All the same, if one of us came across reliable data pointing to an opposing conclusion, we would present that information with care, realizing that others would quite rightly review our information, detail by detail, not to mention question our source material. We would also understand those challenges, and even some skepticism, because the mystery of Anastasia and, in fact, that of the entire family, has engendered so many conflicting theories and possibilities.  

We care about Nicholas, Alexandra, Olga, Tatiana, Marie, Anastasia, and Alexei, as well as those who died for them and with them, and we respect their memory.  We also are aware of the many attempts to rewrite--with emotionalism and/or chicanery, rather than with measured rationality--this immensely unfortuate chapter in modern history.  Revisionism is not something we disregard.  But we appreciate a thoughtul sharing of ideas more than a wild-eyed promotion.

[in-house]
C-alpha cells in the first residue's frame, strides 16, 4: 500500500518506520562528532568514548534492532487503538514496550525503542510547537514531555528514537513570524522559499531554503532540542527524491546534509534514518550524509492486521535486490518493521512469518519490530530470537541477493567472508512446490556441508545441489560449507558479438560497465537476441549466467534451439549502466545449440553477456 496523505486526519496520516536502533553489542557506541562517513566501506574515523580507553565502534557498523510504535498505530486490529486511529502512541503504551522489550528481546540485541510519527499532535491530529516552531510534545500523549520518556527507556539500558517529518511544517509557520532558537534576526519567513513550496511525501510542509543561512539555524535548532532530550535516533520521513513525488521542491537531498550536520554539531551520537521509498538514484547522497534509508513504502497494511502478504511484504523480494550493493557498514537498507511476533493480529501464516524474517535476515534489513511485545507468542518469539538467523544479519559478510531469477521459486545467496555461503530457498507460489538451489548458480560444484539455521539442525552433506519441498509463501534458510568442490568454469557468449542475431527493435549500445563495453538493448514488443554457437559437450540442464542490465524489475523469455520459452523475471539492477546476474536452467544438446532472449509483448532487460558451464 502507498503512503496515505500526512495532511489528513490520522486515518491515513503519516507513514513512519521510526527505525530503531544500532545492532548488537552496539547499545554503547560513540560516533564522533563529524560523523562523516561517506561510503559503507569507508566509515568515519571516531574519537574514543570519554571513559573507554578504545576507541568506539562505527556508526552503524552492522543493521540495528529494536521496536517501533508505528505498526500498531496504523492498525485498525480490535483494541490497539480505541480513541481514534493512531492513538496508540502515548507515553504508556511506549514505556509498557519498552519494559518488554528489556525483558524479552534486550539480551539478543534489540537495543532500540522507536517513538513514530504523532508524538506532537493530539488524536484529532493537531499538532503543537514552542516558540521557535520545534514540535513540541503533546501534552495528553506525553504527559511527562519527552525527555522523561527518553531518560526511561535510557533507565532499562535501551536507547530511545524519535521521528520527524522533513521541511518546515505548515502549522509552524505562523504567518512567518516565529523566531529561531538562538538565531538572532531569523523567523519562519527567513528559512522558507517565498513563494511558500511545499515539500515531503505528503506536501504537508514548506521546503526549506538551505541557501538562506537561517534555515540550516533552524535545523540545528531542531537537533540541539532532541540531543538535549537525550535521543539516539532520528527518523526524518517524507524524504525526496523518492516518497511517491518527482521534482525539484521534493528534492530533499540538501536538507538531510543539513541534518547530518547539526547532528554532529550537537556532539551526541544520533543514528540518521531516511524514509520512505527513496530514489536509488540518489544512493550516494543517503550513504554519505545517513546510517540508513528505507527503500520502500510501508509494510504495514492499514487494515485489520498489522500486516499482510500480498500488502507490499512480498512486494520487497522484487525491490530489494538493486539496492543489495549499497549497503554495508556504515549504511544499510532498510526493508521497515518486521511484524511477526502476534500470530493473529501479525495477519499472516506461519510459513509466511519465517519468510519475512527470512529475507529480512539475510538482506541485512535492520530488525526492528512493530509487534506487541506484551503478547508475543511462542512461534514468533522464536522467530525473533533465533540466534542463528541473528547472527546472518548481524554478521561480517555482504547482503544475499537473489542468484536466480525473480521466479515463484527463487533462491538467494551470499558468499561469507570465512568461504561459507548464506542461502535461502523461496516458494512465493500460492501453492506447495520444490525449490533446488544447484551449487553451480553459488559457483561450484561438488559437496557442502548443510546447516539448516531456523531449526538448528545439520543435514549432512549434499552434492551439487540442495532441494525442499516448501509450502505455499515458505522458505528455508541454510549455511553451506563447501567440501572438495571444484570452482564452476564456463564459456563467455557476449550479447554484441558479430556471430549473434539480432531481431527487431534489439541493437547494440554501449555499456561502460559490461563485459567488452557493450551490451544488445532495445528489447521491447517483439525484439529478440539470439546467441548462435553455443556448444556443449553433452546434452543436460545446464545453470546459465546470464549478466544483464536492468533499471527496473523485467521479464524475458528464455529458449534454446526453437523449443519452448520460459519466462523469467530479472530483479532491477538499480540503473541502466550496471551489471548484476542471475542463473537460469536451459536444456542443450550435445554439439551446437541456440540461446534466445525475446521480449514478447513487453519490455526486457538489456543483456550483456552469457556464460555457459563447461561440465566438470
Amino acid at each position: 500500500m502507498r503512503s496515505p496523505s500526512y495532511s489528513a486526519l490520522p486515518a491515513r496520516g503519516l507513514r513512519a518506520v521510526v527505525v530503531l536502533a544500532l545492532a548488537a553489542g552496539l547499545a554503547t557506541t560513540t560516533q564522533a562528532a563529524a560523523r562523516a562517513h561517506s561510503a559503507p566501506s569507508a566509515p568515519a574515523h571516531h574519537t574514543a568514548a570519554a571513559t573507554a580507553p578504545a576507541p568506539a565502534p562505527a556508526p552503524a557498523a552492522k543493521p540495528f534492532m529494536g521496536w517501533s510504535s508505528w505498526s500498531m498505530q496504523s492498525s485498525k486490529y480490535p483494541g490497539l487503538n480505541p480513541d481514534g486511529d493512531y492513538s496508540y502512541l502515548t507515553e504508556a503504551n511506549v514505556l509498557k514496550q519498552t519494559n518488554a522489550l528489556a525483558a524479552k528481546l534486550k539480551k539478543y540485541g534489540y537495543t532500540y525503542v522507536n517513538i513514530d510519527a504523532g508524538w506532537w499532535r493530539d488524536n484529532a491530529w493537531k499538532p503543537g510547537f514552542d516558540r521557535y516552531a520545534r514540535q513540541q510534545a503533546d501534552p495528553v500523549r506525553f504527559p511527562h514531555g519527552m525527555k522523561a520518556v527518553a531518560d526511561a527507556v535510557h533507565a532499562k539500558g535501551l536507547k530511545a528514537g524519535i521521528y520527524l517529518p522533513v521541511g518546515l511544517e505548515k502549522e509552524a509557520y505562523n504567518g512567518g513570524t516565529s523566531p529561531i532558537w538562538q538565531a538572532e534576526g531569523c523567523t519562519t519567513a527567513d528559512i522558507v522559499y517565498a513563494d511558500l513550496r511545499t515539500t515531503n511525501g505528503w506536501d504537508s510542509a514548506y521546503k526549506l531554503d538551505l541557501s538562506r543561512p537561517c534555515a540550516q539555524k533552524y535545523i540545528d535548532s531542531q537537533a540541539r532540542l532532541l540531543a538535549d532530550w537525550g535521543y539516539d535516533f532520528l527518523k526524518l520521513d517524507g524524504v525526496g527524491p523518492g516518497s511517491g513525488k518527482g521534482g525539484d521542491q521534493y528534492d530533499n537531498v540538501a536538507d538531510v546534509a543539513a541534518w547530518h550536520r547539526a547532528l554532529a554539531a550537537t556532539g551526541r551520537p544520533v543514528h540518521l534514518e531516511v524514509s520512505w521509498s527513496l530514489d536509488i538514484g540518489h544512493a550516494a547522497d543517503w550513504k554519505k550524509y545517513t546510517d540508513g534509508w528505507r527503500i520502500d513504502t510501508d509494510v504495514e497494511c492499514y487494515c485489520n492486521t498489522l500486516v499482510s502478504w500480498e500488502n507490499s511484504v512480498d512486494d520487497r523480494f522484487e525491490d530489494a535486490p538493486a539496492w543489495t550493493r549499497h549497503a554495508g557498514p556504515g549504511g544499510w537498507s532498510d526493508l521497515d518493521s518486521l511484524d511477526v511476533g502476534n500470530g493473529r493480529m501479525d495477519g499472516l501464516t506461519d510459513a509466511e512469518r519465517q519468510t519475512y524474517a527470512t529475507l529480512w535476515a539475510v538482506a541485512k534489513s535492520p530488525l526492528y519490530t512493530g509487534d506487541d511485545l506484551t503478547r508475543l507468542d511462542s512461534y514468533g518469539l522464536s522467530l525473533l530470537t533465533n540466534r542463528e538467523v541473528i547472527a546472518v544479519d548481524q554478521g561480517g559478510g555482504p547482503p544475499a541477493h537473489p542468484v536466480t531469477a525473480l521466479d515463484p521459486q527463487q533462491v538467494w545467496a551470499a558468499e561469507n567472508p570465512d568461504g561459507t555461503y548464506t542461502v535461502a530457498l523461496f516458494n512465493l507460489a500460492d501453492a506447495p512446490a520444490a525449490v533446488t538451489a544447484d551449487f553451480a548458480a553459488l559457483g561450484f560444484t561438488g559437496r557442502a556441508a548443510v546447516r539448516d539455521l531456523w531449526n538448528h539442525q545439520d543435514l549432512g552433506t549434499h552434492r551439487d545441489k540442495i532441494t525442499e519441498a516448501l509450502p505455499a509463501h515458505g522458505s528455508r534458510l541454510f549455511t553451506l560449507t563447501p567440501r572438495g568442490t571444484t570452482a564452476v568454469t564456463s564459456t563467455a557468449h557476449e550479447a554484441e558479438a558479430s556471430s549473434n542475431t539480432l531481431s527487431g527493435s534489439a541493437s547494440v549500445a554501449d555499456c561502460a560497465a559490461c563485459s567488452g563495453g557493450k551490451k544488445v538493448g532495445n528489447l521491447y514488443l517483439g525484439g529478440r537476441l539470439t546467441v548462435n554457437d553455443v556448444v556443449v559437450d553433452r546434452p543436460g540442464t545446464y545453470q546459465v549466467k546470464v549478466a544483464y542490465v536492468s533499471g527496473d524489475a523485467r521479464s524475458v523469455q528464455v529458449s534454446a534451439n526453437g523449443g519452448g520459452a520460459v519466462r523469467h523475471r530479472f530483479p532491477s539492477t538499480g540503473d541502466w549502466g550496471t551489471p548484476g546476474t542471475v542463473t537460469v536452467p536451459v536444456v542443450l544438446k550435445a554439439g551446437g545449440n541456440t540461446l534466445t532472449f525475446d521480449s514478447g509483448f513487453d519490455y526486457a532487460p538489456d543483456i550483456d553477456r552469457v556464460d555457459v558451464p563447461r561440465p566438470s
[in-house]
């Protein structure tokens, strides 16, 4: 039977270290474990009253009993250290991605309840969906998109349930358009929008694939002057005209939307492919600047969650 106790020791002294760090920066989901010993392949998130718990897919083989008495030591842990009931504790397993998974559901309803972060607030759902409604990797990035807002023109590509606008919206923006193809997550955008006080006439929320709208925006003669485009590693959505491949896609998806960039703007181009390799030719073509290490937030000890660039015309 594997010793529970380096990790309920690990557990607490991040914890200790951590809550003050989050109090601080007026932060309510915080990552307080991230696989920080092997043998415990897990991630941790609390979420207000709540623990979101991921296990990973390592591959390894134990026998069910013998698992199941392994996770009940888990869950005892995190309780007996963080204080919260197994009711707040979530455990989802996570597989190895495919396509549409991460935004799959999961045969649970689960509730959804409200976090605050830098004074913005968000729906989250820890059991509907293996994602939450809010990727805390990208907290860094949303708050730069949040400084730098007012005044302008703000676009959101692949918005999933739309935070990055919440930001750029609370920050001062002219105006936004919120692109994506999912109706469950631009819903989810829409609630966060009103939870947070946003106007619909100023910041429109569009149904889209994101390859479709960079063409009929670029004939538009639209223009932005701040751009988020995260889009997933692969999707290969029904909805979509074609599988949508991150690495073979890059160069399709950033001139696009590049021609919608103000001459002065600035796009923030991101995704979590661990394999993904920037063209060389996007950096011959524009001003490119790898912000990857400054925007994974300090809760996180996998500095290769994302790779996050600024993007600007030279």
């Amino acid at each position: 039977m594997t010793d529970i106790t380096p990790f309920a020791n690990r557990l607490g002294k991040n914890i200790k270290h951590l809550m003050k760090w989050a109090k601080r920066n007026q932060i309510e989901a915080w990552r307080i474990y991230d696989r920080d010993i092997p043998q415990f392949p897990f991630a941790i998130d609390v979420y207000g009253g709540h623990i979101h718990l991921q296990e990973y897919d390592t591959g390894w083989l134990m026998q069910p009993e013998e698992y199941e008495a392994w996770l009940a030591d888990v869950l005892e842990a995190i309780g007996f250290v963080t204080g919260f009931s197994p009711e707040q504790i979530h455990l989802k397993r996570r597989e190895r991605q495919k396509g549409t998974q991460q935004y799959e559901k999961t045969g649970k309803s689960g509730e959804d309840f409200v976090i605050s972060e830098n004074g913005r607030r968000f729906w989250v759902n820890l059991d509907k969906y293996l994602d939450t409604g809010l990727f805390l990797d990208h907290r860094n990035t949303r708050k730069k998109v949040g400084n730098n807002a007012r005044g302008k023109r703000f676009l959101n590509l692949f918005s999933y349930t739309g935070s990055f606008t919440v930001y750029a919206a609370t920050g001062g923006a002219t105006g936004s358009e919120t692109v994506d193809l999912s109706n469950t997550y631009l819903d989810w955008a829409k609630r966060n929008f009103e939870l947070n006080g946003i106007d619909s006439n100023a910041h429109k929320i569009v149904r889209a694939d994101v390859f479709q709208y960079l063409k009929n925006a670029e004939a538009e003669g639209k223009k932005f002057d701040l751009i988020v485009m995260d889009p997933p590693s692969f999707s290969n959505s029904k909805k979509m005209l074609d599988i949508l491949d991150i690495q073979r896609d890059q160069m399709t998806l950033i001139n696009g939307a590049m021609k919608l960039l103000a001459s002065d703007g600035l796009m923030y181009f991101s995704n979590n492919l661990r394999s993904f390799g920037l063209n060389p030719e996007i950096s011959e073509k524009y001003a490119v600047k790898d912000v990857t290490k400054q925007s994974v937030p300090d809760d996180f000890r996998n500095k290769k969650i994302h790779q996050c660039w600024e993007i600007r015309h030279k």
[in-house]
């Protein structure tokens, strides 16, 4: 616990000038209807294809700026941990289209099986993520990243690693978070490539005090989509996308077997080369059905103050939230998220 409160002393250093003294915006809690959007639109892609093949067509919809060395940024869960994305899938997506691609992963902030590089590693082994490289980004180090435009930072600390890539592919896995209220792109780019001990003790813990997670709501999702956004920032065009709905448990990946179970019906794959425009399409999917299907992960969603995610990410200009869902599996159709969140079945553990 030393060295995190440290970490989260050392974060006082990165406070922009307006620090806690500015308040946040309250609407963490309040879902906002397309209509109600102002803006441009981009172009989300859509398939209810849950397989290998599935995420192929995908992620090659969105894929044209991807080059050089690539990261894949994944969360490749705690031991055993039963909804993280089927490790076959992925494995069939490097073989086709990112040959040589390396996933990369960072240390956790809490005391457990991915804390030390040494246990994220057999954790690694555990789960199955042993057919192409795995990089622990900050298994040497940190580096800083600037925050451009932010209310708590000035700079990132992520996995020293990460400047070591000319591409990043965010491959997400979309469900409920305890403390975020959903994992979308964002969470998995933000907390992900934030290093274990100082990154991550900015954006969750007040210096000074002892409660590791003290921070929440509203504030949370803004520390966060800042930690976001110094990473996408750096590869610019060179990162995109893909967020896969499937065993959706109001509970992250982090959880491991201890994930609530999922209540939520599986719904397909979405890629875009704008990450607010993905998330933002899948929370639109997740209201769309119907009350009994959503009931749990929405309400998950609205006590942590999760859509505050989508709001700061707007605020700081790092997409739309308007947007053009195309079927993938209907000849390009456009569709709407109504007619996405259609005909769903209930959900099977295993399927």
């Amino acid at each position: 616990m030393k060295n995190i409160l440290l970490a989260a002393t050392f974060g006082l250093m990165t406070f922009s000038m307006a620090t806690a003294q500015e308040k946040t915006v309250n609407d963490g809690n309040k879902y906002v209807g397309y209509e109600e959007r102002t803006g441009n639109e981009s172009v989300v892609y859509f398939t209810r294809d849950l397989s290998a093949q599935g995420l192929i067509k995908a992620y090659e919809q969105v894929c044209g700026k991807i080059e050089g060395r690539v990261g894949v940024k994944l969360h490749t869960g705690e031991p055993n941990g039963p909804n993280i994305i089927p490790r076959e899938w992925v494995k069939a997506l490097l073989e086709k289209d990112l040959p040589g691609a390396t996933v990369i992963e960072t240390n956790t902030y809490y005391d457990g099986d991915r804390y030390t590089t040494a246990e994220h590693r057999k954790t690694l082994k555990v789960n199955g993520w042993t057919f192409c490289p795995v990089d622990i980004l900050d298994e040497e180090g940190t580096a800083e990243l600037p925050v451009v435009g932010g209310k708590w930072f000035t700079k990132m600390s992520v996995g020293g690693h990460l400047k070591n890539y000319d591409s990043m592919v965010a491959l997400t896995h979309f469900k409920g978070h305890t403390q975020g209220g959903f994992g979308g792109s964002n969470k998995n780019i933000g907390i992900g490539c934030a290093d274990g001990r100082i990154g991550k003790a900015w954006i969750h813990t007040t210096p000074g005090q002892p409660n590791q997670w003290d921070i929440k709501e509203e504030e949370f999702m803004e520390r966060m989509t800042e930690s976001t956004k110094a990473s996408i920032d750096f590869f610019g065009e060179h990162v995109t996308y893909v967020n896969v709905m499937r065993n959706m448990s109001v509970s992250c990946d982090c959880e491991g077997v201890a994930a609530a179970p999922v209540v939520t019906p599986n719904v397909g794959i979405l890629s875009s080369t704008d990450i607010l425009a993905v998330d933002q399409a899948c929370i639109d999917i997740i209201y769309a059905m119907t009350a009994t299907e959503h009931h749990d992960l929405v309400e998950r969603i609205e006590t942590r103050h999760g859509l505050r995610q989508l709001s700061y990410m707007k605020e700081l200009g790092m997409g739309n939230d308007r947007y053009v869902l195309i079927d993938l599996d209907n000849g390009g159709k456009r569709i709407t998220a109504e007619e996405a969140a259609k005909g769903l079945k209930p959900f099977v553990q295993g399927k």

Finally, we realize that, just as rumors were spread about Alexandra, her family, and Rasputin, so too can unsubstantiated information cause damage today--perhaps not via this particular website, but certainly in the way we regard and treat each other and thereby, in ways both large and small, shape current world events.

And now, feeling also very exhausted, I bid you a fond goodnight!


Offline Greg_King

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Re: Who is the rightful heir?
« Reply #37 on: March 26, 2004, 01:22:52 AM »
Quote


Now here's the tricky part;  if you aknowledge that Vladimir succeeded to all Imperial Rights and Privileges, than you must believe the succession laws which grant the Emperor the right to change those laws.